Yogyakarta (ANTARA News) - In the 35th General Assembly of the International Council of Women and the National Gathering of One Thousand Indonesian Women`s Organizations, being held in Yogyakarta, there is one particular spirit exuded by all participants. It is the spirit to move forward in unity and fight against inequality and injustice.

Such spirit is being poured into the phrase `Sisters support Sisters`, a slogan that portrays the solidarity between females in promoting their advancement in various sectors of development.

A senior delegate in the National Gathering of One Thousand Indonesian Women`s Organizations, Farida Pelupessy, reminded of the importance of implementing the slogan into the women`s thoughts and actions in day-to-day life.

"The young generation of women in Indonesia need to move forward, hand in hand, and continue to push each other in a better direction. Do not let our differences turn us against each other," said Pelupessy, who is currently serving in office as Head of the Women Organizations Partnership Board (BKOW) of South Sulawesi, as well as Head of the province`s Indonesian Association of Doctor`s Wives.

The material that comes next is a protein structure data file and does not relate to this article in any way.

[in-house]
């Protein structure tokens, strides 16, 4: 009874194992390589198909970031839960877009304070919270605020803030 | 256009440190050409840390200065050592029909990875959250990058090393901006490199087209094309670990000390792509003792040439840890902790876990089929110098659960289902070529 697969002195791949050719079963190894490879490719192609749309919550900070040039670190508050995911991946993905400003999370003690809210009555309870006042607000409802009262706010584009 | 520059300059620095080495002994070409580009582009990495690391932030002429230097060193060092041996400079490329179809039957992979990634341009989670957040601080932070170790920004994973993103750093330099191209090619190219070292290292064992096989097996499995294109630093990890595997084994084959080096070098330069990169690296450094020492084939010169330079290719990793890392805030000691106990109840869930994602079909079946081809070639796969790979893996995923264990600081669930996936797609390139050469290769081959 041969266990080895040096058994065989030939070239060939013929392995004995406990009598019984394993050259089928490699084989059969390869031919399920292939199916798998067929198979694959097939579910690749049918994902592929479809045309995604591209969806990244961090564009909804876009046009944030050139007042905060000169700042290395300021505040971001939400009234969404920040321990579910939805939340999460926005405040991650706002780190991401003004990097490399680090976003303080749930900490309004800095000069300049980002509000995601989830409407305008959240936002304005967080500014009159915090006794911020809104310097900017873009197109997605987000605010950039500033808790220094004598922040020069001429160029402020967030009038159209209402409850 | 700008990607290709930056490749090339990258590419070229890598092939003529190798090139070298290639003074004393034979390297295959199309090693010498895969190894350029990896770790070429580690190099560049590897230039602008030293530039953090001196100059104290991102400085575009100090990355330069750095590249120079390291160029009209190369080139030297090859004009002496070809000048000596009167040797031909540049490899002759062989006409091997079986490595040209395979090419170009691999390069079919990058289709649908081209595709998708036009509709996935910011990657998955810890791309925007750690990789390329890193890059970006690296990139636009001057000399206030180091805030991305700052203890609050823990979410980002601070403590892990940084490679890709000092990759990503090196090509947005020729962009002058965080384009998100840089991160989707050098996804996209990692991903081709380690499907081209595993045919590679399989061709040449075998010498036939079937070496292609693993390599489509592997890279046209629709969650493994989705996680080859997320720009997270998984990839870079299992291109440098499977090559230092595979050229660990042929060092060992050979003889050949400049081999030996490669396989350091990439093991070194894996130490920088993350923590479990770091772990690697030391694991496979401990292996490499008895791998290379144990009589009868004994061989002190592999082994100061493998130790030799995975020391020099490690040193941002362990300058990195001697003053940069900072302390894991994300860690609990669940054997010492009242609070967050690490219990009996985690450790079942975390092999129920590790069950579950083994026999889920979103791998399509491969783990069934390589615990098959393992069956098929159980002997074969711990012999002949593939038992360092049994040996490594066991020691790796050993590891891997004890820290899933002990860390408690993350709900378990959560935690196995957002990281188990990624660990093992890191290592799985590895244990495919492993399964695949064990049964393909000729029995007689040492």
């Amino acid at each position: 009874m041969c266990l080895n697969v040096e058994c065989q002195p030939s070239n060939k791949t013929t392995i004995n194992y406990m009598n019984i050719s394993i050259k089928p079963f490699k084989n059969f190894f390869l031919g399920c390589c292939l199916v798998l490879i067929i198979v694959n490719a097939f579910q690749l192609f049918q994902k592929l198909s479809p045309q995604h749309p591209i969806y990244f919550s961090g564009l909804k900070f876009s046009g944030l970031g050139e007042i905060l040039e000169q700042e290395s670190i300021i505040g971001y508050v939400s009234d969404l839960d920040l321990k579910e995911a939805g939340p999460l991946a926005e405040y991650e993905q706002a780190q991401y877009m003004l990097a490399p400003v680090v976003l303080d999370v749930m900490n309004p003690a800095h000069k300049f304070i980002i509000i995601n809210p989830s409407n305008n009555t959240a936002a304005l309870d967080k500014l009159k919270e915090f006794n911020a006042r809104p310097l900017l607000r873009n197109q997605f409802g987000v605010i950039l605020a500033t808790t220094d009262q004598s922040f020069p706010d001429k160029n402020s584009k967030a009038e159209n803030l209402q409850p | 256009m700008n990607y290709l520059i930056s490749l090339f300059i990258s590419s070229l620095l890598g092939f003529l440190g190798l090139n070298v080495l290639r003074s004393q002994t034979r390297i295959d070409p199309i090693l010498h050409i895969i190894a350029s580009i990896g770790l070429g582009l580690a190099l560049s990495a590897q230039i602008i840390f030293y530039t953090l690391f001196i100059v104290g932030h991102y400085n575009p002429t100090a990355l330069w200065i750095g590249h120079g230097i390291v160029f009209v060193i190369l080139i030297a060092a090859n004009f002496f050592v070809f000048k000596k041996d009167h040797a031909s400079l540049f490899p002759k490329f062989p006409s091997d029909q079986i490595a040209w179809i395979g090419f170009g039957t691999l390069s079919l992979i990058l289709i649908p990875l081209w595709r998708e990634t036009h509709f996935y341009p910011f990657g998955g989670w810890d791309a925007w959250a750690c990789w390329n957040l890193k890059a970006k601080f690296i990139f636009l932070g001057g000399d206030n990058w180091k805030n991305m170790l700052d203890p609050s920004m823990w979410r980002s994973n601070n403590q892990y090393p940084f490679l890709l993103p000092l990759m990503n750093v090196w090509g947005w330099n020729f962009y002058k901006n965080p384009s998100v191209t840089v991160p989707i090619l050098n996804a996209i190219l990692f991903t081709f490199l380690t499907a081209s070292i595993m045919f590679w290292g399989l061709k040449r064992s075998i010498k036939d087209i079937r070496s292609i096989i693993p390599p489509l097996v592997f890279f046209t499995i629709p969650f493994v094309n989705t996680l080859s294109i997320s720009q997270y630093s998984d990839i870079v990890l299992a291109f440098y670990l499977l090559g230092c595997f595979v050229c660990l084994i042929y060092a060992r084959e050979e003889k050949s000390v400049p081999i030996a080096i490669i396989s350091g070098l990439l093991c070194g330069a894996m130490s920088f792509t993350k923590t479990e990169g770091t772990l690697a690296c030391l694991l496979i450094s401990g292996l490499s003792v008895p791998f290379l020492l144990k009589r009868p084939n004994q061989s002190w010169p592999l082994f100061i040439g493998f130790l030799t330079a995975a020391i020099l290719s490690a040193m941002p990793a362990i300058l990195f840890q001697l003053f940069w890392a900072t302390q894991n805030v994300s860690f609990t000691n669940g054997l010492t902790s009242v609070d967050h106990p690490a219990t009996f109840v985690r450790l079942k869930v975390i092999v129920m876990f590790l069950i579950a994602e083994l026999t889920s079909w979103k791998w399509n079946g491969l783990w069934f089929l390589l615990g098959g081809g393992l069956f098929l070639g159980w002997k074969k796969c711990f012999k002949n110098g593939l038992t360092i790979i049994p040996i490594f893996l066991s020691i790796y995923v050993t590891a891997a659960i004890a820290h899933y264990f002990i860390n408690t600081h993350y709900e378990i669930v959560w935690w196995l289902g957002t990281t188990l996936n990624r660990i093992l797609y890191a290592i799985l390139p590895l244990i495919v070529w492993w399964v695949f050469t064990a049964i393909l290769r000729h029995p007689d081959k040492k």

The 69-year-old woman, who has been involved in women organizations for many years, affirmed that women, especially girls, need to ensure that they flourish alongside each other, rather than thriving on their own, making sure that the female community is moving forward in unity.

"To have the spirit of mutually supporting each other, there need to be a change of mindset and personal ego need to be eradicated," she said in between the national gathering in Grand Inna Malioboro Hotel, Yogyakarta, on Friday.

The jargon `Sisters support Sisters` began to emerge along with the movement of feminism that was first started in the beginning of the 19th century in Europe and the United States of America.

The spirit was then transmitted to Asian countries, especially India, to Indonesia, marked by the content of R.A. Kartini`s letter that mentioned women need to prosper together, especially in the education sector.

The will to mutually support each other was manifested as women are often treated as second-class citizens in communities.

In a number of traditions, not only in Indonesian cultures but also others, such as Fiji, women are often treated as second-class citizens. This means that there is no room for them to become leaders and decision makers in various sectors concerning development.